Forum for Science, Industry and Business

Sponsored by:     3M 
Search our Site:

 

Research suggests a new method to protect groundwater quality

09.05.2003


Farmers can prioritize areas within fields to reduce nitrate contamination



Fine-tuning fertilizer and irrigation management requires farmers to carefully balance optimizing yield and protecting groundwater quality. Some states even require farmers to use crop production practices to minimize nitrate leaching to groundwater in environmentally sensitive areas.

One such practice is using a nitrification inhibitor when applying nitrogen fertilizer, which helps protect nitrogen from leaching below the root zone until the crop can use it. Farmers are often reluctant to use nitrification inhibitors since they add to the cost of production, and only increase yield or protect from nitrate loss with specific combinations of soil type and climate – such as a warm, wet spring and sandy soils.


Recent research in the central Platte river valley of Nebraska investigated a promising new option for producers growing irrigated corn in environmentally sensitive areas, according to Richard Ferguson, professor of agronomy, University of Nebraska.

The study, conducted from 1995-1998, explored ways to reduce nitrate leaching to groundwater. Results from the study are published in the May/June issue of the Soil Science Society of America Journal, published by the Soil Science Society of America. Co-authors are Murray Lark, Silsoe Research Institute, Great Britain; and Glen Slater, University of Nebraska.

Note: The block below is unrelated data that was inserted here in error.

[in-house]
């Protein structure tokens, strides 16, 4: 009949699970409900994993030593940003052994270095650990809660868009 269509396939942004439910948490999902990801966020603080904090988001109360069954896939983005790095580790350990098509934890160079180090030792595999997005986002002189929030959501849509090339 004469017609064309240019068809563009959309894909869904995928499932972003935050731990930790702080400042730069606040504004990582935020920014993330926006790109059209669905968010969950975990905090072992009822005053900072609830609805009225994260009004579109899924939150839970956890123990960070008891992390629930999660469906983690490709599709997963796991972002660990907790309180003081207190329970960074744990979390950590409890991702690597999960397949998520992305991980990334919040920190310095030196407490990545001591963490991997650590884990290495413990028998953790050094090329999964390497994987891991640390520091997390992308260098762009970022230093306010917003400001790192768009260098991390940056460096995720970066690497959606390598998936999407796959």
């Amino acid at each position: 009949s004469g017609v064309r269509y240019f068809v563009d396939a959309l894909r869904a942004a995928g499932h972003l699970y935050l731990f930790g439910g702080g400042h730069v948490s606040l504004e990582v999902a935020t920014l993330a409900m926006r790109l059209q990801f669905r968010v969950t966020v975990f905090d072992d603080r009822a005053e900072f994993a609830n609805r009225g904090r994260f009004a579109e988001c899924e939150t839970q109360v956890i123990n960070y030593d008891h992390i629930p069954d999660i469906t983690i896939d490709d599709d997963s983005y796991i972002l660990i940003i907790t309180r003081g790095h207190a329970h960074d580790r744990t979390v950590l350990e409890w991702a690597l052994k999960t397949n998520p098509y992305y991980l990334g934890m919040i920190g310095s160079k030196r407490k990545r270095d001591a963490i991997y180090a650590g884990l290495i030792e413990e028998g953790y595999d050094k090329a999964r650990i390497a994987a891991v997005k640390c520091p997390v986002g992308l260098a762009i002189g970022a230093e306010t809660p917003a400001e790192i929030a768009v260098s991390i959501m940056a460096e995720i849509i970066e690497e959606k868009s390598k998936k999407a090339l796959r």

Using information about soil properties obtained from grid soil sampling, along with maps of crop yield and soil electrical conductivity, these researchers developed management zones to direct the application of nitrification inhibitors.

In relatively dry-to-normal growing seasons, the use of a nitrification inhibitor had no effect on grain yield or nitrate leaching. However, in a growing season with a very wet spring, the use of a nitrification inhibitor increased yield. Patterns of higher and lower yield in the wet growing season corresponded closely to patterns of soil electrical conductivity.

According to Ferguson, producing soil electrical conductivity or yield maps is much easier and cheaper for producers than grid soil sampling.

"If we can develop an approach to allow farmers to prioritize areas within fields where nitrification inhibitors will be most beneficial, we believe that will encourage more farmers to use the practice. This approach could help protect groundwater quality while significantly reducing the cost and time required for the farmer," he says.

While it’s premature to say that maps of soil electrical conductivity or grain yield can be used to predict where nitrification inhibitors should be used, the researchers have seen enough similar results in other studies to warrant continued study.


Soil Science Society of America Journal (SSSAJ), http://www.scijournals.org is a peer-reviewed, international journal of soil science published six times a year by the Soil Science Society of America. SSSA Journal contains soil research relating to physics; chemistry; biology and biochemistry; fertility and plant nutrition; genesis, morphology, and classification; water management and conservation; forest and range soils; nutrient management and soil and plant analysis; mineralogy; and wetland soils.

The American Society of Agronomy (ASA) www.agronomy.org, the Crop Science Society of America (CSSA) www.crops.org and the Soil Science Society of America (SSSA) www.soils.org are educational organizations helping their 10,000+ members advance the disciplines and practices of agronomy, crop and soil sciences by supporting professional growth and science policy initiatives, and by providing quality, research-based publications and a variety of member services.